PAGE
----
To avoid this in the future, an incentive structure that encourages financial institutions to use compliance-focused blockchain would need to be implemented. This can be done because, technically, agencies like the DOJ, OFAC, and FinCen have the power to go after a company for almost any money laundering or sanctionable activity—in other words, even if you do not know you received money lent by an Iranian bank or processing payments for terrorists, they can go after you. DOJ, OFAC, and FinCen use this power to promise leniency in exchange for compliance programs. Taking this one step further, these agencies could use this power to mandate use of blockchain, especially in countries where there is a lot of risk doing business with a country labeled as high-risk and corrupt. So, for example, DOJ, OFAC, and FinCen could leverage compliance by leveling with companies who are dealing with the burden of compliance while simultaneously conducting business with companies labeled high risk because of corruption schemes. Agencies could offer legal relief by essentially saying, “We realize it is easy to accidentally do business with somebody on the SSI or SDN list. But, we won’t prosecute you if you only process payments from these countries through the compliance blockchain account.”
Because of the verification procedure set forth above, the agencies could be sure that all the payments passing through a blockchain were clean, and so they could feel comfortable making this promise of non-enforcement to banks, etc.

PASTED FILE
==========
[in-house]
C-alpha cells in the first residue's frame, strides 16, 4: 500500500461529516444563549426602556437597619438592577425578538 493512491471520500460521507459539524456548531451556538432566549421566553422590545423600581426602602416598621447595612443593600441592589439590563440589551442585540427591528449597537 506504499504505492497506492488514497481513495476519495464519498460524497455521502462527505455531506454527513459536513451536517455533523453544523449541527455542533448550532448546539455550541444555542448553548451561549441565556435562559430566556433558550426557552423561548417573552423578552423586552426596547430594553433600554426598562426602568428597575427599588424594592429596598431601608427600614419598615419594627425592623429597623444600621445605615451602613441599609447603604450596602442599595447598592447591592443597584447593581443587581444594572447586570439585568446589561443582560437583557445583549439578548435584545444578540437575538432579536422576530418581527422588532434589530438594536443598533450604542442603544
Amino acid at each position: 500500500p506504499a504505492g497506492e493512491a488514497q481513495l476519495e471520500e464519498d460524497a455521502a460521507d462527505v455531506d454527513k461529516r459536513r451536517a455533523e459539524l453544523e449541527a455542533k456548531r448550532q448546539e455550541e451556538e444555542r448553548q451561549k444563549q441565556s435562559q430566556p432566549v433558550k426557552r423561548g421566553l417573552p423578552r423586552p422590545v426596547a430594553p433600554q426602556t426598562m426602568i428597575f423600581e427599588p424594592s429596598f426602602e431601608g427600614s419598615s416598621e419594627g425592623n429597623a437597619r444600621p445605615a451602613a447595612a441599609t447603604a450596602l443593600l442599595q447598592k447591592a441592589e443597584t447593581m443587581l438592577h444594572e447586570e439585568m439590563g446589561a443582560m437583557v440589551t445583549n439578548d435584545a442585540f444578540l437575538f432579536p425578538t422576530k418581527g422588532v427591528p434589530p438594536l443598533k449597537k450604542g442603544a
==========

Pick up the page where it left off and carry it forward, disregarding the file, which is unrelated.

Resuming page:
More explicitly put, blockchains are a cutting-edge tool for implementing foreign policy for two reasons. First, in multilateral agreements where allies need to verify trust among partners, a shared ledger verifies political will without the need to expend leverage by one nation on another. Even if users don’t trust one another, the ongoing verification of transactions deters one user’s ability to act in contradiction. Second, blockchain makes fewer obstacles to implementing foreign policy effectively and cuts out middlemen.
A blockchain is a great ledger—un-hackable, resilient, permanent—but any ledger is only as good as the parties’ willingness to use it for all their transactions and to put true and correct and complete data into it. Otherwise, it’s an awesome ledger for only those transactions a particular party wants other parties to see (which does not include all those other transactions that party, including a government, doesn’t want other parties to see). So, the issue is not the technology, and financial technology (Fintech) specifically, it’s the will to adopt it and use, and the mechanisms for ensuring that there is no “dark web” of financial data being purposefully kept off the blockchain.
Only a wide breadth of partners can audit illicit transactions, and Fintech should not be undervalued in an increasingly commercial regulatory environment. When government officials benefit from illicit activities, as happens in some countries, it contributes to providing terrorists a stable consumer base and allows terrorist financing to be the status quo. Blockchain is one way to account for and constrain this. In the absence of strong tools to prevent illicit finance, enforcement efforts are cosmetic at best.
About the author: Amanda H. Zeidan is a former Allen W. and Allen M. Dulles Graduate Fellow at Georgetown University, where she studied business and finance, and a former YPFP Middle East Fellow. She currently works for the U.S. State Department. Her opinions are independent of the United States government.
Photo by William Bout.